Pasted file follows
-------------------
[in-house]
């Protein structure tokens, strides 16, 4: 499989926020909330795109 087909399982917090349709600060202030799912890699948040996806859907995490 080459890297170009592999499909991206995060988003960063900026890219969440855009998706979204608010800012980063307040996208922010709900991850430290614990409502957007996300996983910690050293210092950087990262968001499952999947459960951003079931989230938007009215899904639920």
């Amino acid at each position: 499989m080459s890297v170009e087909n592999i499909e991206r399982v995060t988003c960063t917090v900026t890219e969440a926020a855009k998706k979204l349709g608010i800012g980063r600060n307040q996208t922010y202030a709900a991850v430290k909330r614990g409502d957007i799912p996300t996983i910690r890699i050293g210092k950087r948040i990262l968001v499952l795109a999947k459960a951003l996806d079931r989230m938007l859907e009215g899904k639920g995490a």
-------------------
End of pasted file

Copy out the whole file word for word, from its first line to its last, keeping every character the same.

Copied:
[in-house]
């Protein structure tokens, strides 16, 4: 499989926020909330795109 087909399982917090349709600060202030799912890699948040996806859907995490 080459890297170009592999499909991206995060988003960063900026890219969440855009998706979204608010800012980063307040996208922010709900991850430290614990409502957007996300996983910690050293210092950087990262968001499952999947459960951003079931989230938007009215899904639920």
């Amino acid at each position: 499989m080459s890297v170009e087909n592999i499909e991206r399982v995060t988003c960063t917090v900026t890219e969440a926020a855009k998706k979204l349709g608010i800012g980063r600060n307040q996208t922010y202030a709900a991850v430290k909330r614990g409502d957007i799912p996300t996983i910690r890699i050293g210092k950087r948040i990262l968001v499952l795109a999947k459960a951003l996806d079931r989230m938007l859907e009215g899904k639920g995490a």